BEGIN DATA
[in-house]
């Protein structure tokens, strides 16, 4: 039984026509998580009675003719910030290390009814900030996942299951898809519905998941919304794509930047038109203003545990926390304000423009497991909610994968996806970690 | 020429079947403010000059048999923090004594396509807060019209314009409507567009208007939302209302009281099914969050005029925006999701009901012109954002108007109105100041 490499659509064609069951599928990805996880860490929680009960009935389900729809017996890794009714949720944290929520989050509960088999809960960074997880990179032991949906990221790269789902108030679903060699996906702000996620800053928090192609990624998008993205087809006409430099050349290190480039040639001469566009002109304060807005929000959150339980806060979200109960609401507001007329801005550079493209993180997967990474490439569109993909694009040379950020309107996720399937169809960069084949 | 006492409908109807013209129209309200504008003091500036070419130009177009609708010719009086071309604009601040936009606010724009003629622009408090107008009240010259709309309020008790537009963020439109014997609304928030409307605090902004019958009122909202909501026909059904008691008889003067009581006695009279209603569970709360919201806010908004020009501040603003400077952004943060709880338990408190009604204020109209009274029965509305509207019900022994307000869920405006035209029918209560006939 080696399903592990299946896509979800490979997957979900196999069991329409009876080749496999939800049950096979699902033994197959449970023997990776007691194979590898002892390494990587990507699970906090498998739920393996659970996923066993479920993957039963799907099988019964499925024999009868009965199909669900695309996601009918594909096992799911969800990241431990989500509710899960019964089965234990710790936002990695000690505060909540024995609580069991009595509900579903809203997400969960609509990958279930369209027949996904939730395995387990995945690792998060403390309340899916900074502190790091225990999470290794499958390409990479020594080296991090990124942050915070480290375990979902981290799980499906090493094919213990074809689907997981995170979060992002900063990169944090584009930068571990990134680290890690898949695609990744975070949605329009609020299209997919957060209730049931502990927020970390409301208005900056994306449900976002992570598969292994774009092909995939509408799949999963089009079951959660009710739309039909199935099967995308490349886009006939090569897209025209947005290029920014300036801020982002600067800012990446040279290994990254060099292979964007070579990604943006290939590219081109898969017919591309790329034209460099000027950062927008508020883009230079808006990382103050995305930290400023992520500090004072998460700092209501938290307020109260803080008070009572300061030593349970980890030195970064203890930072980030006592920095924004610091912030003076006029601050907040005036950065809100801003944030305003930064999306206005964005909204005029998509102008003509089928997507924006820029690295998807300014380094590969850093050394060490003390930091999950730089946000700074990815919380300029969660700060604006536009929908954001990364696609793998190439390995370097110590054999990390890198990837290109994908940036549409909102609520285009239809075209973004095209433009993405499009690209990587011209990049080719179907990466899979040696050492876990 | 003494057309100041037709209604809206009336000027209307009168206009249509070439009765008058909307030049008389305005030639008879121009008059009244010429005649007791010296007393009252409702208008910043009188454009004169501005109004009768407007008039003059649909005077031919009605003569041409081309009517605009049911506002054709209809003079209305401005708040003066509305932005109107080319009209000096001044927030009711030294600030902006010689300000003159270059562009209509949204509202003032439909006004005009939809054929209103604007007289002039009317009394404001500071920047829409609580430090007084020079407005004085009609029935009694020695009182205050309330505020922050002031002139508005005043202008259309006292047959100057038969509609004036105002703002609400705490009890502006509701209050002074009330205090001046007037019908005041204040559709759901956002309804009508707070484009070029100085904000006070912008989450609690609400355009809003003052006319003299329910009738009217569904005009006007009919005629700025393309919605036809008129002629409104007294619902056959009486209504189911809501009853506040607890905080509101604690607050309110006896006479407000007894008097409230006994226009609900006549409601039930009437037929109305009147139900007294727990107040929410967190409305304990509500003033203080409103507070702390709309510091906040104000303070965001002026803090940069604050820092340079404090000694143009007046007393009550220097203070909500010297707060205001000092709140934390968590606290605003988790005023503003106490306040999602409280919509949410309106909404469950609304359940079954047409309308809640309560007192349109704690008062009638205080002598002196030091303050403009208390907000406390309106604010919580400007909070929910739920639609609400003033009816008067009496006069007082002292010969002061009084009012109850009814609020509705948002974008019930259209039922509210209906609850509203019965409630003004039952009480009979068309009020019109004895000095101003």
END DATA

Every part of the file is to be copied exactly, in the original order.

[in-house]
């Protein structure tokens, strides 16, 4: 039984026509998580009675003719910030290390009814900030996942299951898809519905998941919304794509930047038109203003545990926390304000423009497991909610994968996806970690 | 020429079947403010000059048999923090004594396509807060019209314009409507567009208007939302209302009281099914969050005029925006999701009901012109954002108007109105100041 490499659509064609069951599928990805996880860490929680009960009935389900729809017996890794009714949720944290929520989050509960088999809960960074997880990179032991949906990221790269789902108030679903060699996906702000996620800053928090192609990624998008993205087809006409430099050349290190480039040639001469566009002109304060807005929000959150339980806060979200109960609401507001007329801005550079493209993180997967990474490439569109993909694009040379950020309107996720399937169809960069084949 | 006492409908109807013209129209309200504008003091500036070419130009177009609708010719009086071309604009601040936009606010724009003629622009408090107008009240010259709309309020008790537009963020439109014997609304928030409307605090902004019958009122909202909501026909059904008691008889003067009581006695009279209603569970709360919201806010908004020009501040603003400077952004943060709880338990408190009604204020109209009274029965509305509207019900022994307000869920405006035209029918209560006939 080696399903592990299946896509979800490979997957979900196999069991329409009876080749496999939800049950096979699902033994197959449970023997990776007691194979590898002892390494990587990507699970906090498998739920393996659970996923066993479920993957039963799907099988019964499925024999009868009965199909669900695309996601009918594909096992799911969800990241431990989500509710899960019964089965234990710790936002990695000690505060909540024995609580069991009595509900579903809203997400969960609509990958279930369209027949996904939730395995387990995945690792998060403390309340899916900074502190790091225990999470290794499958390409990479020594080296991090990124942050915070480290375990979902981290799980499906090493094919213990074809689907997981995170979060992002900063990169944090584009930068571990990134680290890690898949695609990744975070949605329009609020299209997919957060209730049931502990927020970390409301208005900056994306449900976002992570598969292994774009092909995939509408799949999963089009079951959660009710739309039909199935099967995308490349886009006939090569897209025209947005290029920014300036801020982002600067800012990446040279290994990254060099292979964007070579990604943006290939590219081109898969017919591309790329034209460099000027950062927008508020883009230079808006990382103050995305930290400023992520500090004072998460700092209501938290307020109260803080008070009572300061030593349970980890030195970064203890930072980030006592920095924004610091912030003076006029601050907040005036950065809100801003944030305003930064999306206005964005909204005029998509102008003509089928997507924006820029690295998807300014380094590969850093050394060490003390930091999950730089946000700074990815919380300029969660700060604006536009929908954001990364696609793998190439390995370097110590054999990390890198990837290109994908940036549409909102609520285009239809075209973004095209433009993405499009690209990587011209990049080719179907990466899979040696050492876990 | 003494057309100041037709209604809206009336000027209307009168206009249509070439009765008058909307030049008389305005030639008879121009008059009244010429005649007791010296007393009252409702208008910043009188454009004169501005109004009768407007008039003059649909005077031919009605003569041409081309009517605009049911506002054709209809003079209305401005708040003066509305932005109107080319009209000096001044927030009711030294600030902006010689300000003159270059562009209509949204509202003032439909006004005009939809054929209103604007007289002039009317009394404001500071920047829409609580430090007084020079407005004085009609029935009694020695009182205050309330505020922050002031002139508005005043202008259309006292047959100057038969509609004036105002703002609400705490009890502006509701209050002074009330205090001046007037019908005041204040559709759901956002309804009508707070484009070029100085904000006070912008989450609690609400355009809003003052006319003299329910009738009217569904005009006007009919005629700025393309919605036809008129002629409104007294619902056959009486209504189911809501009853506040607890905080509101604690607050309110006896006479407000007894008097409230006994226009609900006549409601039930009437037929109305009147139900007294727990107040929410967190409305304990509500003033203080409103507070702390709309510091906040104000303070965001002026803090940069604050820092340079404090000694143009007046007393009550220097203070909500010297707060205001000092709140934390968590606290605003988790005023503003106490306040999602409280919509949410309106909404469950609304359940079954047409309308809640309560007192349109704690008062009638205080002598002196030091303050403009208390907000406390309106604010919580400007909070929910739920639609609400003033009816008067009496006069007082002292010969002061009084009012109850009814609020509705948002974008019930259209039922509210209906609850509203019965409630003004039952009480009979068309009020019109004895000095101003």